Will Rick Nash be lighting the lamp on Broadway next season?
As a Rangers fan one of the things you're unfortunately skilled at is quickly transitioning from playoff disappointment to building next year's club. While this exit certainly stung more than most, it is sadly something that has become ingrained in the collective culture of the franchise over the last several decades.
In the immediate aftermath of the Rangers defeat at the hands of the loathed—hated is not strong enough a word—New Jersey Devils, many fans were content to heal with platitudes. "It was a great season anyway," "who thought we'd be the one seed?," and "the future is bright, we are very young," were all familiar refrains.
While that is all well and good, and might even help you feel better, none of it matters. Opportunities in the NHL are very few and far between. I'll bet you that Washington Capitals fans would've thought with Ovechkin and company they would have a Cup by now. Pittsburgh, despite having not one but two of the league's elite players, has only hoisted the Cup once in the post-lockout era.
How many Rangers fans thought coming out of a Cup win in 1994, with the roster largely intact, that more weren't on the way?
The point is when you have a chance to cash-in, and the Rangers most certainly had that this year, you'd better do it cause that chance may never come back again.
The New York Rangers have a limited window of opportunity for success. Yes, much of their defensive core is young and yes they have up-and-coming young forwards. But perhaps the most crucial part of this team's success, goalie Henrik Lundqvist, isn't getting any younger.
Now 30 is certainly not old, not in the NHL anymore. But for a goalie with as many miles on him as Lundqvist, you need to give pause and wonder how many year's he will be able to perform at an elite level.
As much as we hate to admit it, not every goalie is Martin Brodeur and able to play injury-free at an elite level into his 40's.
Should the Rangers trade for Rick Nash?
The Rangers brass owes it to their goalie and their fanbase to put a product on the ice capable of not only scoring goals but winning a Stanley Cup. They owe them a genuine power forward who can light the lamp on a consistent basis. They owe them Rick Nash.
Now let's get all the criticism of Nash out of the way first.
Yes, he has a massive cap hit and a long contract. That certainly is enough to give Rangers fans pause given the team's lack of success in this area in the past. Some have even dropped the death-knell of arguments in comparing this deal to those inked by Chris Drury and Scott Gomez.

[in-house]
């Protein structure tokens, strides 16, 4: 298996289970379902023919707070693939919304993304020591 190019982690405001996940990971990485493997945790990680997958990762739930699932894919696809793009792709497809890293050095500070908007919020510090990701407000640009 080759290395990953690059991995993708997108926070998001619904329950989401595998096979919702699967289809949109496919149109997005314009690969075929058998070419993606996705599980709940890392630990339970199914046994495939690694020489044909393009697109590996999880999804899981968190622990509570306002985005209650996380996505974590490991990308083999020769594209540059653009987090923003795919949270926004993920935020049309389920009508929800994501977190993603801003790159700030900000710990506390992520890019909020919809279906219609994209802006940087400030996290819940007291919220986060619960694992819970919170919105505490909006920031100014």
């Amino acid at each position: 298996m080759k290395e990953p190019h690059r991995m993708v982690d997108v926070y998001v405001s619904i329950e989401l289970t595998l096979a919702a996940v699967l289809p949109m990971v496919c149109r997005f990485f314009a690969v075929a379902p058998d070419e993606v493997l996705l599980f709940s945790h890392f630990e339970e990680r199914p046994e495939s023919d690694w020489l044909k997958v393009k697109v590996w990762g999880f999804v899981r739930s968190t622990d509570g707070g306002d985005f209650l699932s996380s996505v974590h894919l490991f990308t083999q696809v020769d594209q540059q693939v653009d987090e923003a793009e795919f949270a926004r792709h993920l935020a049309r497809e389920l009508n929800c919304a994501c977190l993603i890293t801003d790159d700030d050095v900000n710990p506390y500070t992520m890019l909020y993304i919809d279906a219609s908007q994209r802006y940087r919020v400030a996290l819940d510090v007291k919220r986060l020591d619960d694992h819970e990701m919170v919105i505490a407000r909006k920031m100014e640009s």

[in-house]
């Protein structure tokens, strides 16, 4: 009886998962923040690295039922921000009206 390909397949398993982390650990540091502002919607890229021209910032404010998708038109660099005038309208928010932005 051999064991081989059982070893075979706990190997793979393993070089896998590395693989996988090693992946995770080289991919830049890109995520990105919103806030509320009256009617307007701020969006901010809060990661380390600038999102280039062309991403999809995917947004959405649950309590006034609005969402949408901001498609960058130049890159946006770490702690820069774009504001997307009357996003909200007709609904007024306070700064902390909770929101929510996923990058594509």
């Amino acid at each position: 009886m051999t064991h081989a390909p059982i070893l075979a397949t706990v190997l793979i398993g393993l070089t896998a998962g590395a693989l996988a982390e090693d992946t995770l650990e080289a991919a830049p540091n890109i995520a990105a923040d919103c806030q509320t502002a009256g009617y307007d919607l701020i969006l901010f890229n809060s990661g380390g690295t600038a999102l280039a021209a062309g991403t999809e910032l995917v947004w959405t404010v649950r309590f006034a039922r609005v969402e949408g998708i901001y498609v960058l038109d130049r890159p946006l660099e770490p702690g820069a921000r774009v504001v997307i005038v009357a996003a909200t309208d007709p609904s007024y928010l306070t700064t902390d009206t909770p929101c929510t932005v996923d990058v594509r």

On that front relax. Were those awful contracts? Certainly. But if you had looked at the career numbers of both players you'd have seen that from the get go.
Drury had scored 30 goals twice in his career (his two previous years in Buffalo) and other than that was more of a 20-goal guy.
Gomez was more of a mid-to-high teens goal-scorer with a flare for assists. Neither of them ever had a shot to live up to the money, and expectations, piled upon them.
With an amnesty clause, similar to the NBA, currently under discussion in the new CBA this might be irrelevant anyway.
Another anti-Nash argument says the price will be too high. Sure the price will be high, but that's because there aren't a ton of Rick Nash's in the league to go around. Most Rangers fans appear to be reluctant to give up a package built around Brandon Dubinsky, Michael Del Zotto and prospects.
If this is the only argument then there's no reason not to pursue this deal. We all love Brandon Dubinsky for his heart and effort. But let's not pull punches here. He has not lived up to what many in the Rangers organization expected him to be.
Over his career he has averaged 16 goals and 26 assists a season. All this for a $4.2 million dollar cap hit. There are a lot of players in the NHL that will give you that production for less money.
As for Del Zotto, he has shown offensive brilliance at times. But his problem lies on the defensive end. He is small and gets pushed around, particularly behind the net. Worse yet he gets sulky and down on himself on the ice when things aren't going well. Yes, that is youth and inexperience.
But the Rangers are currently stacked with young defensemen. With Tim Erixon and Dylan McIlrath in the system and expected to compete for roster spots next year that makes Del Zotto an expendable piece. Do we want to trade him? No, but to get quality you have to give something in return.
Over the course of his nine-year NHL career, all of it with the dreadful Columbus Blue Jackets, Nash has established himself as one of the league's most consistent scorers.
In those nine seasons he has scored 40 goals twice and 30 or more five times. In his other two seasons, the first his rookie year, he netted 17 and 27 goals respectively. All of this has been accomplished with what could only be nicely put as a lack of stellar offensive talent around him.
He has been remarkably consistent in his tenure with Columbus. This past season, playing virtually alone, Nash pushed 30 goals past the goaltender and assisted on 29 more. This was for a Blue Jackets club that as a team only totaled 65 points, en route to the worst record in the league.
Things were so bad in Columbus that they finished 9 points behind Edmonton for worst record in the league. It wasn't even close. They were almost comically bad.
The landscape was devoid of any other offensive talent. Need proof? The second leading scorer on that team? Vinny Prospal. Yep, that Vinny Prospal.
Rick Nash is the kind of player who has put up tremendous numbers without ever really having good talent around him to play with. With the New York Rangers, he will not have that problem. While many worry about him declining the minute he dons a Blueshirt, expect the opposite.
This is a player that may not solve all the Rangers problems. But he'll certainly make a big dent in them.